- John Clayton, NFL senior writer
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NFL fans learned Sunday that even the regular officials make mistakes.
Referee Jeff Triplett failed to call Darren Sproles' fumble in the fourth quarter of the Green Bay Packers-New Orleans Saints tilt. Because Packers coach Mike McCarthy was out of replay challenges, he couldn't overturn the apparent bad call.
As it turned out, the Packers came back to win 28-27, so all is right Lambeau Field.
Still, it was great to have the regular officials back. Games returned to normal. The first 14 games of Week 4 averaged a time of 3 hours, 8 minutes, not the 3:20-plus marathons of Week 3. The officials marched off an average of 11.8 penalties a game, not overly excessive. Their calls were decisive. They knew the rules.
But, the regular refs are human.
Here's what we learned in Week 4:
1. The Crimson Tide of the NFL: The combination of Matt Schaub's brains and Wade Phillips' defense has allowed the Houston Texans to become one of the league's most dominating teams. Dating back to last year, Schaub has won his past eight games. Houston's average margin of victory is 20 points in those games. Watching the Texans dismantle AFC teams is like watching Alabama plow through the SEC. The Texans' schedule hasn't been grinding -- they've beaten the Tennessee Titans and Jacksonville Jaguars twice, the Cleveland Browns, Tampa Bay Buccaneers, Miami Dolphins and Denver Broncos during Schaub's past eight starts -- but putting Schaub behind center combined the Texans' defense is problematic for opponents.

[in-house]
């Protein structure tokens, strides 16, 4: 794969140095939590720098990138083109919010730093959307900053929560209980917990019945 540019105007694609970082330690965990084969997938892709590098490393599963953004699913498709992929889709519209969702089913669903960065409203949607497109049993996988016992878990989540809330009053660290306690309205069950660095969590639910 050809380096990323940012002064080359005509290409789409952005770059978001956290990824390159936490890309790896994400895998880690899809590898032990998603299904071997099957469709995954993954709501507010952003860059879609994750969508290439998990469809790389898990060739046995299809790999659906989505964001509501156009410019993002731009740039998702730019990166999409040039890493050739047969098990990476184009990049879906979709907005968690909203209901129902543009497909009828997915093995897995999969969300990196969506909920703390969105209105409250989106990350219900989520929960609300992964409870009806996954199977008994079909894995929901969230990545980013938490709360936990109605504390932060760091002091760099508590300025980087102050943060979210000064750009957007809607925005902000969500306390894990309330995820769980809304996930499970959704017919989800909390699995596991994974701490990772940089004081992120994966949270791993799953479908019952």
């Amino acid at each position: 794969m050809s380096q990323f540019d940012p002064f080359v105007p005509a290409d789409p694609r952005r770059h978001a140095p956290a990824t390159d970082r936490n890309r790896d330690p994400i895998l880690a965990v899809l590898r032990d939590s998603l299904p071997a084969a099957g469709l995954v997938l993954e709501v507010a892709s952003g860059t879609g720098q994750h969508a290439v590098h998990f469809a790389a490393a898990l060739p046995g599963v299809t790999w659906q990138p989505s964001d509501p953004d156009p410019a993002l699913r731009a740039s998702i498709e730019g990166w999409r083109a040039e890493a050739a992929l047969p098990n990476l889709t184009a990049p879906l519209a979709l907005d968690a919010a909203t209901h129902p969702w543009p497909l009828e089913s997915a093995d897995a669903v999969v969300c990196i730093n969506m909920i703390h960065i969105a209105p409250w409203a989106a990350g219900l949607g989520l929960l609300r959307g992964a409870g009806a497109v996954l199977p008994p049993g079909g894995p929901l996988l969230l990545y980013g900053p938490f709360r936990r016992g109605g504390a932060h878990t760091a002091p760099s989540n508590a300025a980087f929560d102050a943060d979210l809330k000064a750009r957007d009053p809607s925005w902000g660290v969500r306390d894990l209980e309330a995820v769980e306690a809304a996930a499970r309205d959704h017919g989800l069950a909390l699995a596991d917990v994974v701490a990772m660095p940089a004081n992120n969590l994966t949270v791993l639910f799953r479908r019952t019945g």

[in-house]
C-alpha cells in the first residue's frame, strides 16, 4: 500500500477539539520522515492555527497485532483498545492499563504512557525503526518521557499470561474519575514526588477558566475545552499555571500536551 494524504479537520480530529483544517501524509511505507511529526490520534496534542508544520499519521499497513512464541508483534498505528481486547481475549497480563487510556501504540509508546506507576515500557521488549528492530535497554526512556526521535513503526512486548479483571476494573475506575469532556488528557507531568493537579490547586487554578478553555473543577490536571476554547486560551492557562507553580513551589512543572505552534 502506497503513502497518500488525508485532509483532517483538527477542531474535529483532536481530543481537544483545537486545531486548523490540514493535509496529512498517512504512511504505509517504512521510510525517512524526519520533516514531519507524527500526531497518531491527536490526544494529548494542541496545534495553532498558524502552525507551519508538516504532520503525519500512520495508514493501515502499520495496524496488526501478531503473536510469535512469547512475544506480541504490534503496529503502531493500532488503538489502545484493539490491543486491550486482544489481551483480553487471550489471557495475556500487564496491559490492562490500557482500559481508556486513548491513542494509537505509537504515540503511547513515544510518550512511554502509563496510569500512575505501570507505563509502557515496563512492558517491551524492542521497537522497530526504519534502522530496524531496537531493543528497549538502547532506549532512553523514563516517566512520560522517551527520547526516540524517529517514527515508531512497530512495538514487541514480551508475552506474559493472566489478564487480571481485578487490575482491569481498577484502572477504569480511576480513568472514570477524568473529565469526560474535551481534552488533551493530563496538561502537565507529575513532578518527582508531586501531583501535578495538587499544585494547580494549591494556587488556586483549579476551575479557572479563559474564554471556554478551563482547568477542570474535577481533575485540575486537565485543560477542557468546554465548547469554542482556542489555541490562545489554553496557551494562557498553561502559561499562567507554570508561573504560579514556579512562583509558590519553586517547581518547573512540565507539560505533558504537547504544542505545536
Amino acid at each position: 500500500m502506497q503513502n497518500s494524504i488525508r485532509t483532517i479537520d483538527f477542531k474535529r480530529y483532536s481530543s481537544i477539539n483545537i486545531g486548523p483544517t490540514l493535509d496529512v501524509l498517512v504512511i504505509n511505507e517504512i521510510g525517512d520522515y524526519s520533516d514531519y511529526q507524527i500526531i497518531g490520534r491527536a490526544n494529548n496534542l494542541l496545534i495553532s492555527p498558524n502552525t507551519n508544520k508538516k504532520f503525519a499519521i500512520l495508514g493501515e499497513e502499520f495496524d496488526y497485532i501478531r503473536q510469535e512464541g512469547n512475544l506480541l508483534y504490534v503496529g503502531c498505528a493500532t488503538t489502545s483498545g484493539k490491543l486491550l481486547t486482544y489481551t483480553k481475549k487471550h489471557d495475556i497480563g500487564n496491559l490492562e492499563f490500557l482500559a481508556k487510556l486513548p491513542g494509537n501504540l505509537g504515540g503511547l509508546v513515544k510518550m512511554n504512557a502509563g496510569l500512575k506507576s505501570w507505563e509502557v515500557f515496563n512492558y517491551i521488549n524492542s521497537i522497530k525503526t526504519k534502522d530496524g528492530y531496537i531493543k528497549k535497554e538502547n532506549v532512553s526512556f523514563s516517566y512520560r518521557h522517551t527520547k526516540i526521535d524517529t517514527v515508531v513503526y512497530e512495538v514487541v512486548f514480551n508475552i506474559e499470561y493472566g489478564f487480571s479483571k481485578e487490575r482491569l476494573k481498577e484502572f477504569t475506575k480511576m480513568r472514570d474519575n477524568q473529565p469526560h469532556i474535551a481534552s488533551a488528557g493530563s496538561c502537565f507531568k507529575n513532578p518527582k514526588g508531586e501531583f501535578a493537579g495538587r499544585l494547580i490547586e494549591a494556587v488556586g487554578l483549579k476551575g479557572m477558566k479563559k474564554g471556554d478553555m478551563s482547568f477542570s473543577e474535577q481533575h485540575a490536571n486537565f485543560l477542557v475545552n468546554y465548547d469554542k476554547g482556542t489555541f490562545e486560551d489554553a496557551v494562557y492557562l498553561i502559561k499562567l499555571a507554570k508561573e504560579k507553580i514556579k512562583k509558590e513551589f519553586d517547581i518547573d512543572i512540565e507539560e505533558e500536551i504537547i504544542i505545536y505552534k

Phillips has coached great defensive linemen in the past, but J.J. Watt is playing at a Hall of Fame level. In Sunday's 38-14 victory over Tennessee, Watt had two sacks, three tackles behind the line of scrimmage and two quarterback hits against Titans quarterbacks Matt Hasselbeck and Jake Locker.
"He's a tremendous player," Phillips said. "I said earlier in the year he's the best defensive lineman the league."
With 7.5 sacks in four games -- incredible for a 3-4 defensive end -- Watt is among the leading candidates for defensive player of the year. What is lost in the shuffle is the great play of the Texans' safeties. Glover Quin and Danieal Manning are understated for how good they are. Quin and Manning came into the league as corners. Phillips turned Quin into a safety and encouraged Texans management to sign Manning from the Chicago Bears.
"They have the speed to play corner, but the toughness to play safety," cornerback Johnathan Joseph said of his teammates.
Less than nine minutes into the game, Quin knocked Locker out of the game with a left shoulder injury, crunching him on a sack. In the third quarter, Manning put the game out of reach with a 55-yard interception return for a touchdown that opened a 14-point lead. Three years ago, Quin and Kareem Jackson were bad rookie cornerbacks on one of the worst secondaries in NFL history. Phillips brought in Manning and Joseph and now is getting the best out of Jackson and Quin. It's impressive.